Feb 4 2009
You're a young wizard being trained in the ways of magic at the Ravenwood School of Magical Arts under the watchful eye of headmaster Ambrose. As you learn to harness mystical powers, you'll be tasked with saving the school from the evil Malistaire Drake. Sound like Harry Potter? Well, it is a lot like Harry Potter, at least up to a point. Wizard101 is an online game for kids that has many of the trappings of an adult MMORPG built around an unusual card-based combat system, and it has been capturing the imagination of people of all ages.
Many elements of larger online RPGs are present in Wizard101. After creating a character you'll find yourself tackling a series of quests in an effort to collect gold, equipment, and of course, the experience points needed to increase your level. The world has public areas, instances, mini-games, and even PvP arenas.
Graphics and Interface
As you would expect, the graphics are cute, colorful, cartoonish, and easy on hardware. Although it's a long way from Harry Potter, the art direction is bang on and the animation is excellent. There are some remarkably elaborate spell effects which are a joy to watch, even if they do get a little repetitive after a while. The GUI is robust yet minimal, giving you just what you need as you need it. The map and navigational aids also fullfill their purpose in a simple and efficient way.
Outside of combat, movement and camera controls closely mimick those of mainstream titles like World of Warcraft or EQ2. The initial download is relatively small and the game streams new areas to you as you encounter them, allowing you to play areas you already have as they download.
Keeping It Clean
Parents will naturally be concerned about the chat system in the game, and several mechanisms are in place to ensure that chat is child safe. The system can be limited entirely to preset phrases, although that can make it a little difficult to communicate. Alternatively, players on your friends list can be granted additional chat priviledges that allow you to speak more freely.
To avoid any shenanigans related to naming characters, names are similarly constructed from presets. Parental controls can be activated on an account so that settings can't be changed and purchases can't be made without your approval.
Combat is where Wizard101 starts to make major departures from the norm. As you approach an enemy you are snapped into a ring where combatants take turns casting spells at each other by choosing cards from their decks. Character movement is actually suspended during these exchanges. Spells are based on a deck of cards selected beforehand, from which 7 are drawn each round. Players have less than a minute to play a card or they pass their turn, so you're not stuck in limbo if someone leaves their keyboard for half an hour.
There are 7 different types of magic in the game, and your card collection grows along with your character. Although it lacks the depth of something like Magic: The Gathering, it's a well-realized concept that makes a powerful impression right from the start.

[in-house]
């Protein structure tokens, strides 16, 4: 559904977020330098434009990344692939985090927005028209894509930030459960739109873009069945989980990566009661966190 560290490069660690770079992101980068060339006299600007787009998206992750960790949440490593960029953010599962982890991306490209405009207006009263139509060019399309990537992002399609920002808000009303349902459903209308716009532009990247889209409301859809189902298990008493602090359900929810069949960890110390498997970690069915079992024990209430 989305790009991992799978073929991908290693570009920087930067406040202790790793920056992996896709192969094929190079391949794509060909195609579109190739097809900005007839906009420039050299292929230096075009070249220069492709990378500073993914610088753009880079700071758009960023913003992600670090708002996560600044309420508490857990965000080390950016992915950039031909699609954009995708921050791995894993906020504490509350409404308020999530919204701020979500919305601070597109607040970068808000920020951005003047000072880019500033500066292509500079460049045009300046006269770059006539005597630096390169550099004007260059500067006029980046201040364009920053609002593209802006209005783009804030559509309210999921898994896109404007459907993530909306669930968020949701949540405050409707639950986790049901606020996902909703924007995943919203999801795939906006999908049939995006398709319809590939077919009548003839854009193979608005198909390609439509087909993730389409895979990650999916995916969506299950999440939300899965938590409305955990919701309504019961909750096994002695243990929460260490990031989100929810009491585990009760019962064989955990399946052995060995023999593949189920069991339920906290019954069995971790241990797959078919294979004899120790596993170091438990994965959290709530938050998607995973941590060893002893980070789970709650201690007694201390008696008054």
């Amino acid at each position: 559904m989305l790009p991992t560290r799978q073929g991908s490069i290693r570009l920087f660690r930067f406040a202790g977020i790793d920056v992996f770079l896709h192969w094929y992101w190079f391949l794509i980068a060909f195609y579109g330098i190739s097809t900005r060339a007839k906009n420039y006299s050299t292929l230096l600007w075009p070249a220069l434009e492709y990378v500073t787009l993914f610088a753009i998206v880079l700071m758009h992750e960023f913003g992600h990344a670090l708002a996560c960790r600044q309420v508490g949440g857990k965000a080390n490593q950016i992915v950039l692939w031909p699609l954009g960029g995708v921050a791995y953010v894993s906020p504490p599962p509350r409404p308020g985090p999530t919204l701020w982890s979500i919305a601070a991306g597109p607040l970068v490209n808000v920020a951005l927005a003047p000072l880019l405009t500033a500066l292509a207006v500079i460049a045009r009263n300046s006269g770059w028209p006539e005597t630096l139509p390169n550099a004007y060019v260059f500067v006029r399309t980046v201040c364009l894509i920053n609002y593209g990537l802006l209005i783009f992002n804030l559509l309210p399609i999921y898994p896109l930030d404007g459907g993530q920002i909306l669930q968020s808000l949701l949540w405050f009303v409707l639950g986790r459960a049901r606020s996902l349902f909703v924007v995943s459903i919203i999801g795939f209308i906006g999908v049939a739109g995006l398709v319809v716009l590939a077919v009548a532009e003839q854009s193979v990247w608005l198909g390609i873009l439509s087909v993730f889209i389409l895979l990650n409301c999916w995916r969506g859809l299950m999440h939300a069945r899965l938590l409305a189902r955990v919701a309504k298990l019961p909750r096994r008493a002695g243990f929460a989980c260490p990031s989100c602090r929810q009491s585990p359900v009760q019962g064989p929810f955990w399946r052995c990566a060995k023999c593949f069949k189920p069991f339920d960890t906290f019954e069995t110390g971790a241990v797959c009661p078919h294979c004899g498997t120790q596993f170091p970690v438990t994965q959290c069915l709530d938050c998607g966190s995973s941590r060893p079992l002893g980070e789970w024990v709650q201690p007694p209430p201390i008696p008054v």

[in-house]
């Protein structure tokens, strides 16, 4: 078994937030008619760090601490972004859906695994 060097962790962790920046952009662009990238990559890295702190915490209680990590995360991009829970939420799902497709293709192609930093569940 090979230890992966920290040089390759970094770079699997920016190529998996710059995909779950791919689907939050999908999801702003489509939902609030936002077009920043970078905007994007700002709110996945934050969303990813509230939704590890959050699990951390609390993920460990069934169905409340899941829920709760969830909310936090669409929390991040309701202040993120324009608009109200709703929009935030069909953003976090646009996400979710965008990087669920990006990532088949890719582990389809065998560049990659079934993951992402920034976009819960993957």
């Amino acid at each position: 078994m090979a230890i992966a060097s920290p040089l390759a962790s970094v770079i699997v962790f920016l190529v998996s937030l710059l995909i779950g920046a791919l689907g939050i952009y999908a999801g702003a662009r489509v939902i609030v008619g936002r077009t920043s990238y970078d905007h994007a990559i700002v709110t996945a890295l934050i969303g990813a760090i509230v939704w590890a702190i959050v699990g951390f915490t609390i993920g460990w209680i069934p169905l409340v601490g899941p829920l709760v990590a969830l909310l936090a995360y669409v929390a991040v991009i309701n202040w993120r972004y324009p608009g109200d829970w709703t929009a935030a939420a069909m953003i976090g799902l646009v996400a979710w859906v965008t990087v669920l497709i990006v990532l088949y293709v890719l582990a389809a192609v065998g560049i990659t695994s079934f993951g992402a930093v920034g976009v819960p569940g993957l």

Your camera automatically jumps around to give you a good view of the animations that represent your spells, which is a wonderful visual experience. However, as I mentioned earlier, you're going to see them over and over again. They do take a while, especially at the higher levels as the fights grow longer, and I'm sure some people would rather skip them if they could; a minor flaw in this otherwise admirable combat system.
While there are no grouping or guild features in Wizard101, players can freely join engagements underway in the public parts of the world. As more young wizards enter a combat ring, additional enemies also join, up to a limit of 4 on 4. Everyone in a battle gets credit for kills, and rewards are doled out automatically, so there are no disputes over loot. As well, there are now arenas with rankings and rewards in place for those who want to work their magic against other players.
Wisps and Mini-games
Another way in which Wizard101 differs from the average RPG is that health and mana don't regenerate automatically. You have several ways to deal with this. Running around catching wisps while out of combat is one option, although it's not particularly entertaining, especially if there are lots of other players around doing the same thing. If you have potions you're good to go again in an instant. Your health does slowly recover in town, and you can also play mini-games for mana. The various mini-games are reminiscient of casual titles like Bejeweled or Tetris.
Limits on the Free Trial
You can download and play Wizard101 free of charge, and unlike most online game trials, there is no time limit. At around level 10, however, you will find yourself running out of things to do. If you want to explore further, you can purchase a monthly subscription that gives you access to everything, or you can purchase zones in the game one at time as you need them, which is quite unusual. It gives you ample time to decide if you want to spend money on it.
KingsIsle recently launched Dragonspyre, a new high-level area for the game that continues the storyline into an ancient haunted world that was once home to an advanced militant society. More content is always welcome, as dedicated wizards may find themselves progressing through the available zones quite rapidly.
The Bottom Line
Although Wizard101 has a few shortcomings, it's a charming idea that has been beautifully executed and lovingly polished. They've taken a chance with the collectible card inspired combat, but there does seem to be an audience for it, and thanks to a solid tactical element, there are plenty of parents playing along. It's refreshing to see a game that concentrates on doing a few things well, rather than trying to be everything to everyone. Wizard101 is not only a game your entire family might enjoy, it's a title that a lot of games designed for adults could learn something from.